I note - in this critical period in which Netanyahu faces the crucial test of whether to extend a moratorium on new settlement construction, and in which the Obama administration is offering goodies to Netanyahu and Netanyahu is offering goodies to Avigdor Lieberman - that Goldblog's latest position on an issue which he once saw as crucial to Israel's survival is:
The reason I don't blog more about questions related to the peace process is that I don't think it will work, not in the foreseeable future, so I'm not sure why I spend any time at all parsing what is, after all, a theoretical question within the theoretical peace process.
His previous position was pretty much the same:
It won't work. Israel wants the settlements to be a subject of negotiation with the Palestinians, along with everything else -- and not the subject of a preemptive concession -- and it seems that it is during negotiations (as President Clinton showed during Camp David) that the U.S. could best make the case against settlements, just as it is during negotiations that the U.S. could move the Palestinians away from their position on the so-called right-of-return.
But what on earth do the phrases "it doesn't work" and "it seems" mean? What they mean, as the paragraph above makes clear, is that the governing forces in Israel, and Israel alone, don't want it to work, and just don't want to concede anything on the illegal settlements before full negotiations. And if Israel doesn't want it to work, America has no business bringing any pressure to bear, or even incentives to coax, and if it all falls apart because of this, it will be Obama's fault, not Netanyahu's. You can see this coming a mile away. The hard core neocons will actually blame Obama; Jeffrey will merely throw up his hands and walk away. What almost no one in what Peter Beinart has called the American Jewish Establishment will do is actually back this president in pressuring Israel to take this last chance for a two-state solution. They could. And they would make a difference if they would. But so far, so meh.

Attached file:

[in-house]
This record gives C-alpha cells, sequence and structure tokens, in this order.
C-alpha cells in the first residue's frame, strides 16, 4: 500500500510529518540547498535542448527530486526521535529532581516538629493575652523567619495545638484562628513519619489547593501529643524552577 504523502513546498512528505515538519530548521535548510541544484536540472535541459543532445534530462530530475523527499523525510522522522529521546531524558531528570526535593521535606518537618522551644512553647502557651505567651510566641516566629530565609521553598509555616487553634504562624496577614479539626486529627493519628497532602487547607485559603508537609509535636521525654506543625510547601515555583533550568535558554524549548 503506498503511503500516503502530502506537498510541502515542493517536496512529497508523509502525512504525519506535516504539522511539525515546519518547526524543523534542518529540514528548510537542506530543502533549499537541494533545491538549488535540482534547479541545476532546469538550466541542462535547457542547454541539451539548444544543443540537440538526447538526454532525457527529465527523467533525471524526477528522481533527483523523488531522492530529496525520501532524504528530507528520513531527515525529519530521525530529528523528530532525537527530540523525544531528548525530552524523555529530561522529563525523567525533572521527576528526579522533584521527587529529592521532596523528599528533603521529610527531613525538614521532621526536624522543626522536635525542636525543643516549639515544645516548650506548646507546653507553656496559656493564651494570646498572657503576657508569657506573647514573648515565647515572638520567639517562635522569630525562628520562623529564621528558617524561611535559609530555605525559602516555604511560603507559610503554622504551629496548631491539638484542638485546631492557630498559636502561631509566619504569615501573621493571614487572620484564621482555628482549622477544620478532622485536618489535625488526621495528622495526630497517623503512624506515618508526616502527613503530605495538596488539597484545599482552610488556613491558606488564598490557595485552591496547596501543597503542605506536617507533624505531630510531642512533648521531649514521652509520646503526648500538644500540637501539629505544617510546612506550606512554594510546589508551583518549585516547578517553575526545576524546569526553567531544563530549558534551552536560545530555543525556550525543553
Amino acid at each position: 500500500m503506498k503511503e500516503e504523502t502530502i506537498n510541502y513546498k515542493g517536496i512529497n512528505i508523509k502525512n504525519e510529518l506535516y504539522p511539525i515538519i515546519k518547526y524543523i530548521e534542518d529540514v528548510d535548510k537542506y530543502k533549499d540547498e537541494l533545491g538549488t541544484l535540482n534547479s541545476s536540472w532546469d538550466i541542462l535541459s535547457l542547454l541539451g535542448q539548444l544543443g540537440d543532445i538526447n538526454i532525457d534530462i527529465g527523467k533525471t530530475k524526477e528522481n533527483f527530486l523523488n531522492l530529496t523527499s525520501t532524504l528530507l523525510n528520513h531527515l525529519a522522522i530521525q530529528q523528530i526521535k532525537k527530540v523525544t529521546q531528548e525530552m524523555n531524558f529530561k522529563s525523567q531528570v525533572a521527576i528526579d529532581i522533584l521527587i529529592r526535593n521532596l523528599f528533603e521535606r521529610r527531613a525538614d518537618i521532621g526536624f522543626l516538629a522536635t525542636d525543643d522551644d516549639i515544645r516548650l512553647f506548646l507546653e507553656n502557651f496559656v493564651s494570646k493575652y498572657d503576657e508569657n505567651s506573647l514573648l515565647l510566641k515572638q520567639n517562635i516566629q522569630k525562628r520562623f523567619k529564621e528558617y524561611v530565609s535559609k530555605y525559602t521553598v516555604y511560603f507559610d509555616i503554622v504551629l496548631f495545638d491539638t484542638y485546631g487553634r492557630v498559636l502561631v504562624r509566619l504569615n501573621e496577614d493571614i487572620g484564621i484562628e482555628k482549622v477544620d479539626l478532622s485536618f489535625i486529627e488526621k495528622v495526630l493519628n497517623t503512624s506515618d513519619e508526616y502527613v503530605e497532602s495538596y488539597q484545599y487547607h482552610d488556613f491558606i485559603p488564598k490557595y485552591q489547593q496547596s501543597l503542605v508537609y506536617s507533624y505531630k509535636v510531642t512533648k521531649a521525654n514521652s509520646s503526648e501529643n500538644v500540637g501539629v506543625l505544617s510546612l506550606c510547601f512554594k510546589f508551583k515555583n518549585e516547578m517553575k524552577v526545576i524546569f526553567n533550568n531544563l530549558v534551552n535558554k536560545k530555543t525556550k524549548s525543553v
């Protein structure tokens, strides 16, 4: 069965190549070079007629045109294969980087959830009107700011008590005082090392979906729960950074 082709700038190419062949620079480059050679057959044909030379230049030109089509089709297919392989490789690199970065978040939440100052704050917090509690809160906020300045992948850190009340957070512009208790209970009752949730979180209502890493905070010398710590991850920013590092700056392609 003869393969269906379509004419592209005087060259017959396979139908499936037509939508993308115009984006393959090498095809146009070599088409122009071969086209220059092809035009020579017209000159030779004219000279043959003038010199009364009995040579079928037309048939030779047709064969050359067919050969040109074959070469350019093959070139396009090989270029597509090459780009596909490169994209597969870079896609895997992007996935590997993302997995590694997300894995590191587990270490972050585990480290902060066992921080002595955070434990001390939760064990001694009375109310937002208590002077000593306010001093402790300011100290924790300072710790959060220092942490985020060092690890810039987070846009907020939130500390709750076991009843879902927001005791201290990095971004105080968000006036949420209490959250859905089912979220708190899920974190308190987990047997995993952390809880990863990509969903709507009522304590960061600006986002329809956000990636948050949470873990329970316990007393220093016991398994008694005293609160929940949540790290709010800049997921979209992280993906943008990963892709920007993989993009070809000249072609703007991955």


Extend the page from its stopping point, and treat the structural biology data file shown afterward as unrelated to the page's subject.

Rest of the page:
There is, of course, no conceivable security threat to Israel from extending a moratorium on settlement construction for two more months, or any length of time for that matter, and the administration is offering lots of goodies to get this pathetically small concession from Jerusalem. And yet it is with this set of facts that Goldblog cites Aaron Miller:
The idea that the United States can pummel a close ally into accepting a deal that undermines its security or political interests is flat-out wrong.
What conceivable "pummeling" is going on here right now? Where is any credible threat to cease aid if Israel ends the moratorium? Or withdraw the UN veto? Or any actual credible acts of real pressure? It's all carrot and no stick so far, and there never can be a credible stick because AIPAC and its journalistic supporters are so brilliant at what they do - all of which is completely legitimate but, in my view, deeply mishuided and paranoid, and has distorted US foreign policy in exactly the same way the Cuba lobby has in a different context. America suffers and Israel inches ever forward to either an apartheid state or implosion.
But the Ur-post is so painfully conflicted, you have to read it yourself to see if you can figure out what Goldblog's position actually is, depending on which day of the week it is and which mood he is in (his words, not mine). His readers are as bewildered as I am. Yes, he is in a tough position as a liberal Zionist. But that's why it's so disappointing to see him revert to the classic position of the unsustainable, indeed fast deteriorating, status quo.
My best summary of the Goldblog evolution is: I am not against pressuring Israel, but we should never pressure Israel, well, it might be a good idea, but it won't work, because pressuring Israel means it won't work. Then, as if he senses this argument is, to put it mildly, unpersuasive, we get a weird throw-away line that
I'm also suggesting that the entire peace process won't amount to much until the Palestinians resolve their civil war.
So it's the Palestinians' fault now again! Thanks for clearing all that up.
We want to hear what you think about this article. Submit a letter to the editor or write to firstname.lastname@example.org.